Listed Building

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Status: Designated


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Date Added
Supplementary Information Updated
Local Authority
Planning Authority
NO 4042 3019
340420, 730190


James Thomson Dundee City Architect, assisted by Vernon Constable 1913-1922, interior work executed by Scott Morton. Imposing, well-detailed, monumental rectangular-plan, city centre concert hall with notable Leipzig-type interior to main hall and French Rococo interior to subsidiary Marryat Hall. Office complex, including former Council Chambers suite with figurative coloured glass, in 2 additional storeys in fall of ground to Crichton Street, Shore Terrace and Castle Street. City Square (NW) facade with Roman Doric colonnade 13 bays long on stepped stylobate, end bays panelled square piers, inner bays fluted columns, plain frieze but mutuled cornice. 3 central doors in arched recesses, raised channel-jointed surrounds, similar end doors beyond colonnade. Polished sandstone ashlar with roofs partly low pitched slate and partly flat.

FURTHER DESCRIPTION: 3-storey facades to Castle Street (NE) and Shore Terrace (SE), and symmetrical 7-bay elevation to Crichton Street (SW) with additional bay to left, western end of composition partly overlaid by modern additions. Commemorative foundation stones to SW corner.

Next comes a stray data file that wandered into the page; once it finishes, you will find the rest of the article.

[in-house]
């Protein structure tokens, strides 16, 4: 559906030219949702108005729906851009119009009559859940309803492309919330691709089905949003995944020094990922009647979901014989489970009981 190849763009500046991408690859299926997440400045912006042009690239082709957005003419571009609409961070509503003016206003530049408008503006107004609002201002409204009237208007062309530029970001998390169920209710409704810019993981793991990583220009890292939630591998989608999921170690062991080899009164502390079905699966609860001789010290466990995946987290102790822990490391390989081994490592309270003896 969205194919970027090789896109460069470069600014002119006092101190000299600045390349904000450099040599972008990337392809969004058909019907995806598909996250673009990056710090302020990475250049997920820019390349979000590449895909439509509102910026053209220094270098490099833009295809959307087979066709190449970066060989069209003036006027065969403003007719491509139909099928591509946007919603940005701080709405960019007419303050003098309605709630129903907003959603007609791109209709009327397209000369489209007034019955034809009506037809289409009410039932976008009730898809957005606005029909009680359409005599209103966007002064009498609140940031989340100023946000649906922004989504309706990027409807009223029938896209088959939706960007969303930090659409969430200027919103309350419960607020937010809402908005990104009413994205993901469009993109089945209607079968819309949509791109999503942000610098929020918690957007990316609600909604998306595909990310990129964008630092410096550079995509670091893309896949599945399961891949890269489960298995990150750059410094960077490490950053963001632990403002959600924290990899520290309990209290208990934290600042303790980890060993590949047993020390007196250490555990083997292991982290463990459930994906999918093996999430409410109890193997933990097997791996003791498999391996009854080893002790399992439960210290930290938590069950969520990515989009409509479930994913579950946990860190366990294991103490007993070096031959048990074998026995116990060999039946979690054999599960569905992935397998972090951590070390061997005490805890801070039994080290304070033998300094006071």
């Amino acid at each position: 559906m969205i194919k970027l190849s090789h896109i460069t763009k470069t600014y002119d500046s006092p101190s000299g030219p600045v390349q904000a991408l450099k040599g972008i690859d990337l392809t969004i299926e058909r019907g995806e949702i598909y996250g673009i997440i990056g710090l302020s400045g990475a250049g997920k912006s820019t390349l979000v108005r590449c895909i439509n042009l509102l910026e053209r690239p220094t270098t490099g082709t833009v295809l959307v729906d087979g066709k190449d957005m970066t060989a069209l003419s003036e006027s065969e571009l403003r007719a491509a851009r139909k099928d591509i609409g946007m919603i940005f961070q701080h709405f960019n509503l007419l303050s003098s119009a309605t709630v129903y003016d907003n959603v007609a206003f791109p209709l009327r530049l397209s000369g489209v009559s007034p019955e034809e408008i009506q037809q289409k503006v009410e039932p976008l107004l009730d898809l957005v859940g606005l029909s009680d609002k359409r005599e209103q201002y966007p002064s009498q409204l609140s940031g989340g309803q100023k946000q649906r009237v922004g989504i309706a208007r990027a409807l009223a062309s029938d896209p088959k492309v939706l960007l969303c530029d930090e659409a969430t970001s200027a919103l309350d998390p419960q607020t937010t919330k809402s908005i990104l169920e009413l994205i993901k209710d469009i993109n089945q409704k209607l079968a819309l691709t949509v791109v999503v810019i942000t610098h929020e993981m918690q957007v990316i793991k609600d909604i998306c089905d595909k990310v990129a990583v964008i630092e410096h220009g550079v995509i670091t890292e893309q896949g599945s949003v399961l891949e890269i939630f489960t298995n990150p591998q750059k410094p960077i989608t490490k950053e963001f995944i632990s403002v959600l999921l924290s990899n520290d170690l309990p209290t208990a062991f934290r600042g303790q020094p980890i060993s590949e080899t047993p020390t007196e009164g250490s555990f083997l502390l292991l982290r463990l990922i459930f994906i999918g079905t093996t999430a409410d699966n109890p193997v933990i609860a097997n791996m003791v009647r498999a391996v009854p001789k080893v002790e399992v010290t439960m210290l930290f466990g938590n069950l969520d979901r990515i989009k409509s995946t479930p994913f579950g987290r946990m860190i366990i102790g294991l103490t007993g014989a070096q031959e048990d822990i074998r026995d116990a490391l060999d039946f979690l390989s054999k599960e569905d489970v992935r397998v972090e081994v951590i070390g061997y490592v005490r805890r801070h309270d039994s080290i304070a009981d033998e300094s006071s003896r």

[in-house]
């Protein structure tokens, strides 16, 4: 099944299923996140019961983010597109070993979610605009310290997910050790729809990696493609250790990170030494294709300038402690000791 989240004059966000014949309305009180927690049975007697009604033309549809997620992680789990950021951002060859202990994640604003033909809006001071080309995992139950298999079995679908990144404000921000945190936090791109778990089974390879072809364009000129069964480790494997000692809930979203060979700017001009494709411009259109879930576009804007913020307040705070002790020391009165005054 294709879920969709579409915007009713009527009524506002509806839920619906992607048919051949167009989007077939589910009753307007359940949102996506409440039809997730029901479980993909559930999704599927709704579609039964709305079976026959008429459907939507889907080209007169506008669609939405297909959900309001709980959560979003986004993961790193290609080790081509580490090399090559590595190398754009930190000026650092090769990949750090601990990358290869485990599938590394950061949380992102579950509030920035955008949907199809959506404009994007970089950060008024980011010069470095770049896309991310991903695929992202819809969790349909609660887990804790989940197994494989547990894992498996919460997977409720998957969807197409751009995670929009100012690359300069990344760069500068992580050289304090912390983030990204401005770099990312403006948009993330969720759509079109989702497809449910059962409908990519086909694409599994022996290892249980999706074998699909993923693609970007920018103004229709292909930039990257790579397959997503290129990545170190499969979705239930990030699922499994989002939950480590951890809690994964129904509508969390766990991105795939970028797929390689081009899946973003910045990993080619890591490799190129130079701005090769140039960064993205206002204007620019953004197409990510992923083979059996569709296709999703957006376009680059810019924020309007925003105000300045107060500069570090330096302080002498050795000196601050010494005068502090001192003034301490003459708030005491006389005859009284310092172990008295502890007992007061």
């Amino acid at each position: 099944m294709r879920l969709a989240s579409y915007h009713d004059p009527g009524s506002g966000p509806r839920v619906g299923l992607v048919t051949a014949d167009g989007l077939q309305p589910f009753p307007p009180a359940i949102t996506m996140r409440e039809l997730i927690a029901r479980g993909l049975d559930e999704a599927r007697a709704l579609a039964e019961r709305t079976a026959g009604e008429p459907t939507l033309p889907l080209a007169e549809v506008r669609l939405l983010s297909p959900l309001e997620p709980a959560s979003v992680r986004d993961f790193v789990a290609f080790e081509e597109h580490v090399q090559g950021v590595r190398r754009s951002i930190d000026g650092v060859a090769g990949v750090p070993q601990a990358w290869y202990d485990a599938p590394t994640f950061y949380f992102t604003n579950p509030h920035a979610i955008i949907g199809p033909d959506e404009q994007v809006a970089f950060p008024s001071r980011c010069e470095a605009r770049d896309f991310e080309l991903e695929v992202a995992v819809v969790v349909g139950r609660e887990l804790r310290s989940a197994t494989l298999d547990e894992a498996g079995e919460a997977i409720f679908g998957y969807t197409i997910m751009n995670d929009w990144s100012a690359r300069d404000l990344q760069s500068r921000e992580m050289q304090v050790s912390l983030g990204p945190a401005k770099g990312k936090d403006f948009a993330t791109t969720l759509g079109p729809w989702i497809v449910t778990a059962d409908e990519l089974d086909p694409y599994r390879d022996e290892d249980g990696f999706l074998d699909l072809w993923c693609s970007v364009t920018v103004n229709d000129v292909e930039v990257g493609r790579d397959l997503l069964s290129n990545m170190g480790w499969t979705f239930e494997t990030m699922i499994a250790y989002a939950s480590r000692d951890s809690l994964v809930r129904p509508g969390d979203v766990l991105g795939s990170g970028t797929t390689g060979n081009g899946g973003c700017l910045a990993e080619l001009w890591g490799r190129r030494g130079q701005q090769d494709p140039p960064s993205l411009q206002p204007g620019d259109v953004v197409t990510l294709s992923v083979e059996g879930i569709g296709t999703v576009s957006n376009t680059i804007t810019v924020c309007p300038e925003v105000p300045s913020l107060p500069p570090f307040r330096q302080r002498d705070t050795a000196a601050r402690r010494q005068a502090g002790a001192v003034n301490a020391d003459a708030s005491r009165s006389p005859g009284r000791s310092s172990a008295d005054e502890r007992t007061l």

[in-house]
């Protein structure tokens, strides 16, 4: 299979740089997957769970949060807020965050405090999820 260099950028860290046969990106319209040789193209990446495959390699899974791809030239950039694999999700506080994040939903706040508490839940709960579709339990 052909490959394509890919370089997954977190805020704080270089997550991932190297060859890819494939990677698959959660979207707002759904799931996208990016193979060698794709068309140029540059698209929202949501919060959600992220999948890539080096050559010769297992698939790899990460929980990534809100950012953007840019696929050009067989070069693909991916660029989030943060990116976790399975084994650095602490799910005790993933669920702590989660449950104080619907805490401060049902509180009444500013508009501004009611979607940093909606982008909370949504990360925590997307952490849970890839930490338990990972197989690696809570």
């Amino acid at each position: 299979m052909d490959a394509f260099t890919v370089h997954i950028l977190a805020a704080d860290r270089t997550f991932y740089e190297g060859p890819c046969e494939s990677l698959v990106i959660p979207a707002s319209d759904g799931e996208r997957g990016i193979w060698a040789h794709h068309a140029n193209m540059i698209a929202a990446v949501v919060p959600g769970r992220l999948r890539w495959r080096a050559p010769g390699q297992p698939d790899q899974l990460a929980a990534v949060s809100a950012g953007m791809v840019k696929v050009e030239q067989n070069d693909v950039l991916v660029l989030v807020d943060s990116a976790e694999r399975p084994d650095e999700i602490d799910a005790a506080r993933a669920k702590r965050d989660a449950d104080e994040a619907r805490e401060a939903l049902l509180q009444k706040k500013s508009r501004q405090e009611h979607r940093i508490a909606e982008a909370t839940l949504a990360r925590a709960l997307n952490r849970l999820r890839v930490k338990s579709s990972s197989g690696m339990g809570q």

INTERIOR: Leipzig-type concert hall with good classical details, very fine plasterwork, flat compartmentalised ceiling, U-plan gallery, large organ case at stage. Subsidiary Marryat Hall in French Rococo manner with elaborate plasterwork throughout, pilasters, square columns, mirrors and early electroliers. Hall and stairs terrazzo floored, and with marble and mahogany panelling and good plasterwork. Administrative offices at upper and lower basement levels, those beneath Marryat Hall originally built as Council Chambers suite with decorative figurative glazing. Low market arcade at Shore Terrace level now incorporated into offices.

Statement of Special Interest

The Caird Hall occupies a commanding location overlooking Dundee's City Square where it makes a significant architectural contribution to this high profile public space. The quality of design is carried through to its outstandingly fine interiors as well as the outer elevations. The Caird Hall was built at a cost of £100,000 and it is named after Sir James Caird, a local industrialist who partly financed it. The building was completed after the First World War with the financial assistance of Caird's sister, Mrs Emma Grace Marryat. The foundation stones were laid by King George V and Queen Mary who pressed emerald and jade buttons respectively within Sir James Caird's Ashton Works at Hawkhill, a mile away. The emerald button was subsequently incorporated into the Lord Provost's Chain of Office. The building of the City Square complex caused the demolition of notable 16th, 17th and 18th century buildings including Provost Pierson's House, Strathmartine's Lodging, The Vault, and the Old Town House designed by William Adam. The Hall was used for occasional film showings, the last known one being in 1945.